The Company faces intense competition and operates in an industry with limited barriers to entry, and some of its competitors may have greater resources than it and may be better positioned to capitalize on the growing online automotive aftermarket parts and accessories market.

 

The parts and accessories industries in which the Company sells its products are competitive and fragmented, and products are distributed through multi-tiered and overlapping channels. The Company competes with both online and offline sellers that offer parts and accessories, repair parts and original equipment manufacturer parts to either the do-it-yourself or the do-it-for-me consumer segments. Current or potential competitors include (i) online retailers, including both niche retailers of uncommon, highly specialized products and general retailers of a larger number of broadly available products; (ii) national parts retailers such as Advance Auto Parts, AutoZone, NAPA and O’Reilly Auto Parts; (iii) internet-based marketplaces such as Amazon.com and eBay.com; (iv) discount stores and mass merchandisers; (v) local independent retailers; (vi) wholesale parts distributors and (vii) manufacturers, brand suppliers and other distributors selling online directly to consumers.

 

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Barriers to entry are low, and current and new competitors can launch websites at a relatively low cost. Many of the Company’s current and potential competitors have longer operating histories, larger customer bases, greater brand recognition and significantly greater financial, marketing, technical, management and other resources than it does. For example, in the event that online marketplace companies such as Amazon or eBay, who have larger customer bases, greater brand recognition and significantly greater resources than the Company does, focus more of their resources on competing in the automotive parts and accessories market, it could have a material adverse effect on the Company’s business and results of operations. In addition, some of the Company’s competitors have used and may continue to use aggressive pricing tactics and devote substantially more financial resources to website and system development than the Company does. The Company expects that competition will further intensify in the future as internet use and online commerce continue to grow worldwide. Increased competition may result in reduced sales, lower operating margins, reduced profitability, loss of market share and diminished brand recognition.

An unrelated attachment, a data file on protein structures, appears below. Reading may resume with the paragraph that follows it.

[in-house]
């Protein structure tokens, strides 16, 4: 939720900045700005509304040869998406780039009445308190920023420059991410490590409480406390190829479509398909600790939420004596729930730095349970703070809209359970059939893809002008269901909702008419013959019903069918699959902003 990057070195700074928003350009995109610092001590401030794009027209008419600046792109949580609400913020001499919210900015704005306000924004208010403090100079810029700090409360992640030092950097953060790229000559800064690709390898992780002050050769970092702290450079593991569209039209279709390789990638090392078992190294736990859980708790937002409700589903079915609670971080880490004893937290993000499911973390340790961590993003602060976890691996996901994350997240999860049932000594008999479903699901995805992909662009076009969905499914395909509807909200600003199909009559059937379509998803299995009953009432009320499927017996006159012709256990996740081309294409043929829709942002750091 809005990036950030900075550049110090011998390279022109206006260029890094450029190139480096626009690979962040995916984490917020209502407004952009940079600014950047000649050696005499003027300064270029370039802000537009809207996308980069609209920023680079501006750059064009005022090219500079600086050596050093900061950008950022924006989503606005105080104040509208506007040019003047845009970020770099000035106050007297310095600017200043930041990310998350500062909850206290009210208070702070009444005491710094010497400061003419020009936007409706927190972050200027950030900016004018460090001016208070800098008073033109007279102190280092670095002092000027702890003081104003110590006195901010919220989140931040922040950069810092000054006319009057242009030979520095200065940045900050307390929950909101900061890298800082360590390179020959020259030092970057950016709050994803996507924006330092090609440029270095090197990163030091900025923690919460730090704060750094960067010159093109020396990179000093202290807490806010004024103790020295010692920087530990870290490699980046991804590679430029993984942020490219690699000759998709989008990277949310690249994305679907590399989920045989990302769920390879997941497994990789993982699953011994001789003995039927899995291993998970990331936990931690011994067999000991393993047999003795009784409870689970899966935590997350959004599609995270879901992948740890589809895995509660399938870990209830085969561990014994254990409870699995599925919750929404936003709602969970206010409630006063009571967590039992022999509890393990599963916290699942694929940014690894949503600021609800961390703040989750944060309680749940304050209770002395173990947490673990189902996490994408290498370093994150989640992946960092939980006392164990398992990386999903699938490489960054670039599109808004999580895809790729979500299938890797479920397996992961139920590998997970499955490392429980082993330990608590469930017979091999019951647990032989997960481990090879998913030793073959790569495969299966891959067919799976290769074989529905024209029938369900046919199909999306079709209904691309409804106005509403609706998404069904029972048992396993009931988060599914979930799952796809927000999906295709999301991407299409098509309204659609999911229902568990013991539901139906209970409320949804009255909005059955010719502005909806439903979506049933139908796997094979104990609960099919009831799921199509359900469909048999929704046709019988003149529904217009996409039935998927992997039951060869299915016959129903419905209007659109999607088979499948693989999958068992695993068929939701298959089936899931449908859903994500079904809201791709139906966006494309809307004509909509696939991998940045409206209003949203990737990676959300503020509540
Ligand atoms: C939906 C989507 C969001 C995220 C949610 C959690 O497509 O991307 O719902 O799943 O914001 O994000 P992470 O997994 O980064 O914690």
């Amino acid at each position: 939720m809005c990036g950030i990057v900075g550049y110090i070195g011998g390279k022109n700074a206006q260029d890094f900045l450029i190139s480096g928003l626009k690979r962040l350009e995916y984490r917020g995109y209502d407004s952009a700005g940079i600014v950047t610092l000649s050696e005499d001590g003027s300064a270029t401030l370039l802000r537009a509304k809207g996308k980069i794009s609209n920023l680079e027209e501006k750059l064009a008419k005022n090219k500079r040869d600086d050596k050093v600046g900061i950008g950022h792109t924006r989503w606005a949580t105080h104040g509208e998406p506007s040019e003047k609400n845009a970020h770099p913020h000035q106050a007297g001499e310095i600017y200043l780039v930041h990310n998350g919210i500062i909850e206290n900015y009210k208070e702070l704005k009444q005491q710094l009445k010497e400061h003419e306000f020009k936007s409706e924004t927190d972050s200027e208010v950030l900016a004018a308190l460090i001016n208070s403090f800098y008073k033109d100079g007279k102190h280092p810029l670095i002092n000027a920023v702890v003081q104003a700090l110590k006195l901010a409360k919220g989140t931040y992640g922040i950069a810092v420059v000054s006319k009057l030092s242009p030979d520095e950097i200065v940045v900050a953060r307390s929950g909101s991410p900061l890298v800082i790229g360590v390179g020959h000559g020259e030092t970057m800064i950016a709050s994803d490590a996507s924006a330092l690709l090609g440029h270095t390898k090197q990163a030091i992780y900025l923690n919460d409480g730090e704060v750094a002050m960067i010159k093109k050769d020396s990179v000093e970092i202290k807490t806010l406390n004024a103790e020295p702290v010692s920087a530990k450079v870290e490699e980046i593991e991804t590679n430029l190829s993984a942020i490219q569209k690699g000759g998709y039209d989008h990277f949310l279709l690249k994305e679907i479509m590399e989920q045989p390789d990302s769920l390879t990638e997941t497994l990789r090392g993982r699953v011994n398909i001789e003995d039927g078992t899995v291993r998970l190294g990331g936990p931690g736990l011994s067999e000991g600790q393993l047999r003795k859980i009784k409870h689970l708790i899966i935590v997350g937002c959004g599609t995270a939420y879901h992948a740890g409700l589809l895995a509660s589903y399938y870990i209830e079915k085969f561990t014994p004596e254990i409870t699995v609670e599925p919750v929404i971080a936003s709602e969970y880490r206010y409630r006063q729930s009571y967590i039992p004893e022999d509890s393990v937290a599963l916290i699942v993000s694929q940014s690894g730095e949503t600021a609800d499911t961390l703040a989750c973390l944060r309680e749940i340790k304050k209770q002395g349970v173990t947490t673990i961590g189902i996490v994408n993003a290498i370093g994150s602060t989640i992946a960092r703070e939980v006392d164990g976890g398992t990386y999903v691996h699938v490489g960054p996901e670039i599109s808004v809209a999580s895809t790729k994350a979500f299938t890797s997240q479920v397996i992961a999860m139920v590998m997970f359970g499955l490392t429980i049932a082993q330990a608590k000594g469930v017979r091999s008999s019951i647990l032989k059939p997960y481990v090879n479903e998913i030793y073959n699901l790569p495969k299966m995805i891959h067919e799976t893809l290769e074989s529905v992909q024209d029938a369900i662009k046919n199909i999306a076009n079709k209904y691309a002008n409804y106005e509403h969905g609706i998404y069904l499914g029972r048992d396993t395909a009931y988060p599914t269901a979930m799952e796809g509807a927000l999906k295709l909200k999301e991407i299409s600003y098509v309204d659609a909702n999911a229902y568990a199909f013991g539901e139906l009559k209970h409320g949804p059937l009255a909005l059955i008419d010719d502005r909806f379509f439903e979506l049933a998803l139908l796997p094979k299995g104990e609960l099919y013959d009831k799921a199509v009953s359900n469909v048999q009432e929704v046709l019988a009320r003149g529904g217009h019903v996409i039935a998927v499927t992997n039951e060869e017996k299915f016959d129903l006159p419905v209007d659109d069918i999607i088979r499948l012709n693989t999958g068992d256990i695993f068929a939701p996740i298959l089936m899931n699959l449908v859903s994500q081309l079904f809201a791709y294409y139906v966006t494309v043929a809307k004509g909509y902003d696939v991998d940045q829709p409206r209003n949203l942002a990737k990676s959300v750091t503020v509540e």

Additionally, the Company has experienced significant competitive pressure from certain of its suppliers who are now selling their products directly to customers. Since the Company’s suppliers have access to merchandise at very low costs, they can sell products at lower prices and maintain higher gross margins on their product sales than the Company can. The Company’s financial results have been negatively impacted by direct sales from its suppliers to its current and potential customers, and the Company’s total number of orders and average order value may decline due to increased competition. Continued competition from the Company’s suppliers may also continue to negatively impact its business and results of operations, including through reduced sales, lower operating margins, reduced profitability, loss of market share and diminished brand recognition. The Company has implemented and will continue to implement several strategies to attempt to overcome the challenges created by its suppliers selling directly to its customers and potential customers, including optimizing its pricing, continuing to increase its mix of private label products and improving its diligence commerce platform, which may not be successful. If these strategies are not successful, the Company’s results of operations and financial condition could be materially and adversely affected.

 

The Company relies on key personnel and may need additional personnel for the success and growth of its business.